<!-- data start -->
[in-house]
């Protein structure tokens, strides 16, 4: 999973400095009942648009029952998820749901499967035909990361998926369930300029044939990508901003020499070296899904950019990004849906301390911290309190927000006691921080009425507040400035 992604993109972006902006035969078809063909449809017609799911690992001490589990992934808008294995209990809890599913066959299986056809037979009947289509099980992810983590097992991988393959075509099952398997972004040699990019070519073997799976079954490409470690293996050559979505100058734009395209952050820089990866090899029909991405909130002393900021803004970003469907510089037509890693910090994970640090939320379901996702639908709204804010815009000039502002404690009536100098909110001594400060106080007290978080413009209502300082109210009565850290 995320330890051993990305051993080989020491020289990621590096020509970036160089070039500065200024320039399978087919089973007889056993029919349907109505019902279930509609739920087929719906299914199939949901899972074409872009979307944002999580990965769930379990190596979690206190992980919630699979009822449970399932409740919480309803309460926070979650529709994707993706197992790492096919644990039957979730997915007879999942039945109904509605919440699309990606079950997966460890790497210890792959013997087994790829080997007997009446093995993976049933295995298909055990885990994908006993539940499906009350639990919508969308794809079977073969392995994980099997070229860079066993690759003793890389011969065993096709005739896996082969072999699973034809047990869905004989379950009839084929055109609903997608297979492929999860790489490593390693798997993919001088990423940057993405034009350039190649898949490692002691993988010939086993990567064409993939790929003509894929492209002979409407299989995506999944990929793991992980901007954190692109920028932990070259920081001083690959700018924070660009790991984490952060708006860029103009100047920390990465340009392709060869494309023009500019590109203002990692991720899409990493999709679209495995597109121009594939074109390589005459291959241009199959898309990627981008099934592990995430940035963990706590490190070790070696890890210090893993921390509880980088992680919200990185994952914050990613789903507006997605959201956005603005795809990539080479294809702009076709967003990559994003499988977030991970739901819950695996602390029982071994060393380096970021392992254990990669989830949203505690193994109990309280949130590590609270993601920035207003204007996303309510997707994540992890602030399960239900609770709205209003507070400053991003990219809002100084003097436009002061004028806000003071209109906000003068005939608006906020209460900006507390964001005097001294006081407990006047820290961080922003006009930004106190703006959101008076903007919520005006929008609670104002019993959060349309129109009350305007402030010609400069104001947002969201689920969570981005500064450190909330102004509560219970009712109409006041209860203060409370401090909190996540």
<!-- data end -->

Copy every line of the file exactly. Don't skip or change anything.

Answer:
[in-house]
């Protein structure tokens, strides 16, 4: 999973400095009942648009029952998820749901499967035909990361998926369930300029044939990508901003020499070296899904950019990004849906301390911290309190927000006691921080009425507040400035 992604993109972006902006035969078809063909449809017609799911690992001490589990992934808008294995209990809890599913066959299986056809037979009947289509099980992810983590097992991988393959075509099952398997972004040699990019070519073997799976079954490409470690293996050559979505100058734009395209952050820089990866090899029909991405909130002393900021803004970003469907510089037509890693910090994970640090939320379901996702639908709204804010815009000039502002404690009536100098909110001594400060106080007290978080413009209502300082109210009565850290 995320330890051993990305051993080989020491020289990621590096020509970036160089070039500065200024320039399978087919089973007889056993029919349907109505019902279930509609739920087929719906299914199939949901899972074409872009979307944002999580990965769930379990190596979690206190992980919630699979009822449970399932409740919480309803309460926070979650529709994707993706197992790492096919644990039957979730997915007879999942039945109904509605919440699309990606079950997966460890790497210890792959013997087994790829080997007997009446093995993976049933295995298909055990885990994908006993539940499906009350639990919508969308794809079977073969392995994980099997070229860079066993690759003793890389011969065993096709005739896996082969072999699973034809047990869905004989379950009839084929055109609903997608297979492929999860790489490593390693798997993919001088990423940057993405034009350039190649898949490692002691993988010939086993990567064409993939790929003509894929492209002979409407299989995506999944990929793991992980901007954190692109920028932990070259920081001083690959700018924070660009790991984490952060708006860029103009100047920390990465340009392709060869494309023009500019590109203002990692991720899409990493999709679209495995597109121009594939074109390589005459291959241009199959898309990627981008099934592990995430940035963990706590490190070790070696890890210090893993921390509880980088992680919200990185994952914050990613789903507006997605959201956005603005795809990539080479294809702009076709967003990559994003499988977030991970739901819950695996602390029982071994060393380096970021392992254990990669989830949203505690193994109990309280949130590590609270993601920035207003204007996303309510997707994540992890602030399960239900609770709205209003507070400053991003990219809002100084003097436009002061004028806000003071209109906000003068005939608006906020209460900006507390964001005097001294006081407990006047820290961080922003006009930004106190703006959101008076903007919520005006929008609670104002019993959060349309129109009350305007402030010609400069104001947002969201689920969570981005500064450190909330102004509560219970009712109409006041209860203060409370401090909190996540």